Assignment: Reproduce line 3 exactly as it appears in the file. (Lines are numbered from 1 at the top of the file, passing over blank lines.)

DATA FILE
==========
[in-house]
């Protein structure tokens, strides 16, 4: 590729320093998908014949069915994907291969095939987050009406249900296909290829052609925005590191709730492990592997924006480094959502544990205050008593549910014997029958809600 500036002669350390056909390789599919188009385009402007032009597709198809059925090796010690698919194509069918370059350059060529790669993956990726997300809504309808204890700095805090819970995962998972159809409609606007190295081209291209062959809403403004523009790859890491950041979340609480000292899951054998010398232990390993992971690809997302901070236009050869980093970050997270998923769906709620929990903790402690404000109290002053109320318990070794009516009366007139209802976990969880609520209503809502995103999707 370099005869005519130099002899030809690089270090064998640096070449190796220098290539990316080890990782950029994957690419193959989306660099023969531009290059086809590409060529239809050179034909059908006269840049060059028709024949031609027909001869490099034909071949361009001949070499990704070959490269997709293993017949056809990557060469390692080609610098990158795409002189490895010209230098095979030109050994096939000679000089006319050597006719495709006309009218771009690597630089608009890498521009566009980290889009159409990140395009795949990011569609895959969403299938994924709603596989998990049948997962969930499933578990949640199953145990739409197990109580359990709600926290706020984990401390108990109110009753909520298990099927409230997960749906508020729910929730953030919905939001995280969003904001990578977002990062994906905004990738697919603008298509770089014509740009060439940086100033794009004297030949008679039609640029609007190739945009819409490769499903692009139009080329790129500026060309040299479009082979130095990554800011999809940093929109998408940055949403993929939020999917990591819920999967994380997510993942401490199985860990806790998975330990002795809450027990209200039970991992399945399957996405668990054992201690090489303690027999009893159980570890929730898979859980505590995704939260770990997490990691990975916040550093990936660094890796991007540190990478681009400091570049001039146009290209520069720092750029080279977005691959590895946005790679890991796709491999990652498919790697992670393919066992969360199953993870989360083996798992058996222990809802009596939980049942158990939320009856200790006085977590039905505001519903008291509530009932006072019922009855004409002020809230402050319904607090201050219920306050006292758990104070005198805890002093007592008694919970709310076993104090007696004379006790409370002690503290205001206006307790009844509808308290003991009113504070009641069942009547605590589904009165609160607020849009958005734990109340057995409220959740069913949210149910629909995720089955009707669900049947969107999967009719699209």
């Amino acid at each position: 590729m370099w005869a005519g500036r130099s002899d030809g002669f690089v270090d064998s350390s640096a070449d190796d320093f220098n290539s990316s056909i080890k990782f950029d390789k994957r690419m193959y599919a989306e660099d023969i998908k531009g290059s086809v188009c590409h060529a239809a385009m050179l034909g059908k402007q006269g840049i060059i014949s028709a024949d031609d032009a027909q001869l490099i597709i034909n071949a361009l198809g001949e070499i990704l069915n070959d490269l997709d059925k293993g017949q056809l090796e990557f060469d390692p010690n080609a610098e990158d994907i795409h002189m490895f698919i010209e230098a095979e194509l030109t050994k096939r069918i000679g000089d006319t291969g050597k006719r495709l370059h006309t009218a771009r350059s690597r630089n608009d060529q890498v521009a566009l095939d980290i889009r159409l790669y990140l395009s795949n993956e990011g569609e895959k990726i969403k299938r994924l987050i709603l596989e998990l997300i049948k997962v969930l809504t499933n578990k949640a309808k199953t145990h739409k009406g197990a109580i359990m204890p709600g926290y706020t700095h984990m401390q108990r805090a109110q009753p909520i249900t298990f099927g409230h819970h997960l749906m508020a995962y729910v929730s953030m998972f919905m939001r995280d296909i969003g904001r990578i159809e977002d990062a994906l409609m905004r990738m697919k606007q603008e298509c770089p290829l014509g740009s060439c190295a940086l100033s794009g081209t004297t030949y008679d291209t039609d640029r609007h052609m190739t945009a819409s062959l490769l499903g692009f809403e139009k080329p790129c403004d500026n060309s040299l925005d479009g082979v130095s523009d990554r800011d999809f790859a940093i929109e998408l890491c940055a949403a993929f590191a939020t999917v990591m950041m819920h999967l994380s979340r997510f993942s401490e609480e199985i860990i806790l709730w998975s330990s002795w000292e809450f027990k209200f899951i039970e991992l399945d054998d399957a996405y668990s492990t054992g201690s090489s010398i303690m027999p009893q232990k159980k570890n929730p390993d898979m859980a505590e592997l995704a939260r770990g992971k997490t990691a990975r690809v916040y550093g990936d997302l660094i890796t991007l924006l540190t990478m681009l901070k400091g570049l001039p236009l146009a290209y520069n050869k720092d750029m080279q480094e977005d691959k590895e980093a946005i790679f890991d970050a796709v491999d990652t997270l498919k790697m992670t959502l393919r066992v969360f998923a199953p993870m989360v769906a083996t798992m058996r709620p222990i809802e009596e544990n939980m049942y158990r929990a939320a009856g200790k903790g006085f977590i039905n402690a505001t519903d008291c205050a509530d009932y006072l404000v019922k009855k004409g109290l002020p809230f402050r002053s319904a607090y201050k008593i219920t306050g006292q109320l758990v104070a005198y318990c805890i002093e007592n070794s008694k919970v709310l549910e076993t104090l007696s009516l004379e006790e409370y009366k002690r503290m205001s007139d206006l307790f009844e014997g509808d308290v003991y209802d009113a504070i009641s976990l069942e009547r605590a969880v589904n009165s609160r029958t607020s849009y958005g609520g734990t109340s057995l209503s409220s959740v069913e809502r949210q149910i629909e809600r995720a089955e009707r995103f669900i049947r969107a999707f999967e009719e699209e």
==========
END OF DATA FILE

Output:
């Amino acid at each position: 590729m370099w005869a005519g500036r130099s002899d030809g002669f690089v270090d064998s350390s640096a070449d190796d320093f220098n290539s990316s056909i080890k990782f950029d390789k994957r690419m193959y599919a989306e660099d023969i998908k531009g290059s086809v188009c590409h060529a239809a385009m050179l034909g059908k402007q006269g840049i060059i014949s028709a024949d031609d032009a027909q001869l490099i597709i034909n071949a361009l198809g001949e070499i990704l069915n070959d490269l997709d059925k293993g017949q056809l090796e990557f060469d390692p010690n080609a610098e990158d994907i795409h002189m490895f698919i010209e230098a095979e194509l030109t050994k096939r069918i000679g000089d006319t291969g050597k006719r495709l370059h006309t009218a771009r350059s690597r630089n608009d060529q890498v521009a566009l095939d980290i889009r159409l790669y990140l395009s795949n993956e990011g569609e895959k990726i969403k299938r994924l987050i709603l596989e998990l997300i049948k997962v969930l809504t499933n578990k949640a309808k199953t145990h739409k009406g197990a109580i359990m204890p709600g926290y706020t700095h984990m401390q108990r805090a109110q009753p909520i249900t298990f099927g409230h819970h997960l749906m508020a995962y729910v929730s953030m998972f919905m939001r995280d296909i969003g904001r990578i159809e977002d990062a994906l409609m905004r990738m697919k606007q603008e298509c770089p290829l014509g740009s060439c190295a940086l100033s794009g081209t004297t030949y008679d291209t039609d640029r609007h052609m190739t945009a819409s062959l490769l499903g692009f809403e139009k080329p790129c403004d500026n060309s040299l925005d479009g082979v130095s523009d990554r800011d999809f790859a940093i929109e998408l890491c940055a949403a993929f590191a939020t999917v990591m950041m819920h999967l994380s979340r997510f993942s401490e609480e199985i860990i806790l709730w998975s330990s002795w000292e809450f027990k209200f899951i039970e991992l399945d054998d399957a996405y668990s492990t054992g201690s090489s010398i303690m027999p009893q232990k159980k570890n929730p390993d898979m859980a505590e592997l995704a939260r770990g992971k997490t990691a990975r690809v916040y550093g990936d997302l660094i890796t991007l924006l540190t990478m681009l901070k400091g570049l001039p236009l146009a290209y520069n050869k720092d750029m080279q480094e977005d691959k590895e980093a946005i790679f890991d970050a796709v491999d990652t997270l498919k790697m992670t959502l393919r066992v969360f998923a199953p993870m989360v769906a083996t798992m058996r709620p222990i809802e009596e544990n939980m049942y158990r929990a939320a009856g200790k903790g006085f977590i039905n402690a505001t519903d008291c205050a509530d009932y006072l404000v019922k009855k004409g109290l002020p809230f402050r002053s319904a607090y201050k008593i219920t306050g006292q109320l758990v104070a005198y318990c805890i002093e007592n070794s008694k919970v709310l549910e076993t104090l007696s009516l004379e006790e409370y009366k002690r503290m205001s007139d206006l307790f009844e014997g509808d308290v003991y209802d009113a504070i009641s976990l069942e009547r605590a969880v589904n009165s609160r029958t607020s849009y958005g609520g734990t109340s057995l209503s409220s959740v069913e809502r949210q149910i629909e809600r995720a089955e009707r995103f669900i049947r969107a999707f999967e009719e699209e």